Local, Wellesley Island Grown, Certified Organic

 

 

Compost tumbler and compost.  Click to enlarge.

A compost tumbler is a convenient, though expensive, way to make compost.  Click the photo to enlarge.

What Is Organic?


Organic is a system of growing plants and animals in cooperation with nature, instead of trying to overpower her.  Organic is about ecosystems and remembering that life is a circle that must remain unbroken.  In organic farming we feed the soil and the soil feeds the plants. Healthy soil equals healthy plants equals healthy food.

In the old days, if you used natural fertilizers and didn't use chemicals, you were organic.  In recent years the USDA (United States Department of Agriculture) has taken to regulating the use of the word "organic."  To call ones' produce or animal products organic, farmers and processors must follow the National Organic Standards (NOS) of the National Organic Program.  Farmers must be certified by an approved certifying agency, keep extensive records, pay annual certification fees, and be inspected annually, in addition to spot inspections.

Cross Island Farms became Certified Organic by NOFA-NY Certified Organic LLC in August of 2006 and continues our certification through NOFA-NY.  The initial application took three days to complete.  The renewal only took one day!  Like Kermit the Frog says, "It ain't easy being green!"

COMPOST- Compost is one key ingredient in organic farming.  Compost is basically any rotting and/or rotted organic matter: animal manure and bedding, leaves, grass clippings, hay or straw, coffee grounds, kitchen scraps, rotted seaweed, wood chips, the list goes on and on.

Good compost is made from a mixture of nitrogen-rich material (green) and carbon-rich material (brown.)  The optimum ratio of carbon to nitrogen (the C-N) ratio is between 25:1 and 40:1.  If you want to make hot, fast compost, you need to get the ratio right.  A good rule of thumb is three parts green to one part brown.  If you have too much carbon, the compost pile won't heat up.  If you have too much nitrogen, you will smell ammonia.

But don't worry, any organic matter piled up will eventually turn into compost; the question is, how fast.  The other important factors are moisture and air.  You want the material in the pile to feel like a wet sponge that has been well squeezed-out, damp but not dripping when you squeeze it.  Air is important because we want to encourage aerobic bacteria, the kind that breathe oxygen.  That is why compost piles get turned.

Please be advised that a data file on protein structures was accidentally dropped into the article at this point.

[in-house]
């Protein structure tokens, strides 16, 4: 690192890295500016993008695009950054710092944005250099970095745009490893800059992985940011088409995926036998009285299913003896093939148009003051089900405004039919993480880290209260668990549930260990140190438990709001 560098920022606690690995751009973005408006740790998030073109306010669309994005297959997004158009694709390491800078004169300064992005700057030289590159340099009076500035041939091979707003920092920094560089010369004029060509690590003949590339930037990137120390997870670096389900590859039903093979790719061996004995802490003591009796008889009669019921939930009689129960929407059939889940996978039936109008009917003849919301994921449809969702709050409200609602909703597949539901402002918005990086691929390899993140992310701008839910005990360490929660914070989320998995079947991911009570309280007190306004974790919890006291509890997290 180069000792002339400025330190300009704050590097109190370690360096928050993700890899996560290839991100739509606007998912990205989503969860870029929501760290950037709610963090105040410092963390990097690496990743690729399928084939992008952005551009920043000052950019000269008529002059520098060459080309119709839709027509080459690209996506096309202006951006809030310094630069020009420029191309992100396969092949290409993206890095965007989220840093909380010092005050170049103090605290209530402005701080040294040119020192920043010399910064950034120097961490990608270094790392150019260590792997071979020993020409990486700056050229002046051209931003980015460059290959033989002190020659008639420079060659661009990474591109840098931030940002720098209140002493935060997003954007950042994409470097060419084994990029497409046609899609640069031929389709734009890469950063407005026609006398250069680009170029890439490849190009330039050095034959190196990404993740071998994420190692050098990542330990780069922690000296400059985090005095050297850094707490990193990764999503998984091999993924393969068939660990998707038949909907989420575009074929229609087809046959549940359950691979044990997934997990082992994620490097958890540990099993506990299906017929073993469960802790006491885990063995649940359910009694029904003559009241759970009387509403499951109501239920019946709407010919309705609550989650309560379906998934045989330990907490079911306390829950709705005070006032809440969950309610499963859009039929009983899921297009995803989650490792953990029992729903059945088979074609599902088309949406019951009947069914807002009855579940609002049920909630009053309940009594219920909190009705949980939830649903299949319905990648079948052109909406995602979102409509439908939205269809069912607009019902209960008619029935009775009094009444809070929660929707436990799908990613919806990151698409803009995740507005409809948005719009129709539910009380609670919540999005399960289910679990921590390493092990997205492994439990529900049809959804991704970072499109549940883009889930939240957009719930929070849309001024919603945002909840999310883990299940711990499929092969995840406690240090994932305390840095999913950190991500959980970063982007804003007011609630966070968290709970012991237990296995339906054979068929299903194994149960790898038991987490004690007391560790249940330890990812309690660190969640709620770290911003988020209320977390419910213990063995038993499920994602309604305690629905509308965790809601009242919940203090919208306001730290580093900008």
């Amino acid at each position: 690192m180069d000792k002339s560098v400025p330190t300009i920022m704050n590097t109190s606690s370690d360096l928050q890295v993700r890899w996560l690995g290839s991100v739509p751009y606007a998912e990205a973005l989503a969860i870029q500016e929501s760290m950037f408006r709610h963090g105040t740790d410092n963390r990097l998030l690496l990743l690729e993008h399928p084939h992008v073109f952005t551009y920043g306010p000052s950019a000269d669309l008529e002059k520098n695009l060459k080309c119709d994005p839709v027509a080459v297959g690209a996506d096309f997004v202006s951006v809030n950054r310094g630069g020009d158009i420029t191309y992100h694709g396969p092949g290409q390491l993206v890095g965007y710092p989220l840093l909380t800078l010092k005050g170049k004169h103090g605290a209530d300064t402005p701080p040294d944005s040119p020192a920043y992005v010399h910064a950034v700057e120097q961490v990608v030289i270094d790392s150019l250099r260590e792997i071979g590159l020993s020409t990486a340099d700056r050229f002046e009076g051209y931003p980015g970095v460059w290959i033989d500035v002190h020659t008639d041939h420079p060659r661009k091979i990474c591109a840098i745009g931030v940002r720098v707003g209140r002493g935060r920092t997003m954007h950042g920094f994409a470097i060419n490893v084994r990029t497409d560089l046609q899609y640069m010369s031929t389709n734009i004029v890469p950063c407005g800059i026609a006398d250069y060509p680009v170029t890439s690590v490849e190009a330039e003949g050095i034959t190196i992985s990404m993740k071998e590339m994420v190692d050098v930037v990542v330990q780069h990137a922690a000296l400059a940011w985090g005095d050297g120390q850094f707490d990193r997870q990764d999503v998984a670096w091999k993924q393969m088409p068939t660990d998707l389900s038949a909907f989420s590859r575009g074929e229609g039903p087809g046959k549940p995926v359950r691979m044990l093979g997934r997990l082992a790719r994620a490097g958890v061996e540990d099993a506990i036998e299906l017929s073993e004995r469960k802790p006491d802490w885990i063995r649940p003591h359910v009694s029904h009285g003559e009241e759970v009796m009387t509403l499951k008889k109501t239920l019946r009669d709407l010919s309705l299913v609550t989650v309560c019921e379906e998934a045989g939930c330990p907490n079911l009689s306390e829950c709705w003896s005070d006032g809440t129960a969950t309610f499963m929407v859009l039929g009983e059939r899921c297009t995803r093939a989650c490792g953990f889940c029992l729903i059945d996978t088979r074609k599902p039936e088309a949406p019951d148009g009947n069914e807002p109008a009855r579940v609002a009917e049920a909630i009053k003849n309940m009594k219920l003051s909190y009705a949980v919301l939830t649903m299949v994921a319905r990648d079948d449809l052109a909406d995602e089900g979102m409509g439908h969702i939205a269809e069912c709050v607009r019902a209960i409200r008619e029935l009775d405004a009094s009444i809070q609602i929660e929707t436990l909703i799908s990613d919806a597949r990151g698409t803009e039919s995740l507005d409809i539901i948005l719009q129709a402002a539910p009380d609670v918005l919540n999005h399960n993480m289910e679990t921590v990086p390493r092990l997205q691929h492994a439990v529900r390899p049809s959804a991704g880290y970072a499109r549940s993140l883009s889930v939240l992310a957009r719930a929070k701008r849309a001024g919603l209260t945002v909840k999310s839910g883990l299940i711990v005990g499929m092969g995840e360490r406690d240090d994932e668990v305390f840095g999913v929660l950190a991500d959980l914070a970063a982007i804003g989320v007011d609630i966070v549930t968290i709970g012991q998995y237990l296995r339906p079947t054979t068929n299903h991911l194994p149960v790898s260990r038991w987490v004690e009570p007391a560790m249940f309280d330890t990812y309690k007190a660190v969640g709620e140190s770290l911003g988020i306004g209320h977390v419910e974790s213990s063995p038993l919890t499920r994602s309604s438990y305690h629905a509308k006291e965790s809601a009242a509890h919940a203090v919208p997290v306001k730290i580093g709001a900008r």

MULCH- Besides compost, organic mulches are probably the other key ingredient in most organic gardening and farming.  Mulches hold in water, keep down weed, moderate the soil temperature, and allow the soil to breathe.  Organic mulches also enrich the soil as they decay, building up the complex soil ecosystem which is essential to healthy soil, healthy plants, and healthy animals, including humans.  Inorganic mulches, like plastic, do not break down to feed the soil life

Common organic mulches include leaves, grass clippings, straw, hay, wood chips, seaweed, and even recycled newspapers, as long as they do not contain glossy paper or colored inks.  Some care in necessary when choosing and using mulches.  For example, heat loving plants like tomatoes, peppers, and vine crops should not be mulched before the soil warms up.  Grass clippings should be dried before they are put on the garden, to prevent heating.  Hay may contain weed seeds, depending on its age and condition.  But with proper use, organic mulches do wonderful things for the soil and all that depends upon it for life.  Organic mulches are a key part of our organic garden and farm plans.

 

 

 

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How To Be Organic

 

 

 

 

 

 

 

 

 

Compost pile in wire fence hoop.  Click to enlarge.

A hoop of welded-wire fence makes an inexpensive, but neat compost pile.  This hoop is four feet tall by four feet in diameter.  Click the picture to enlarge it.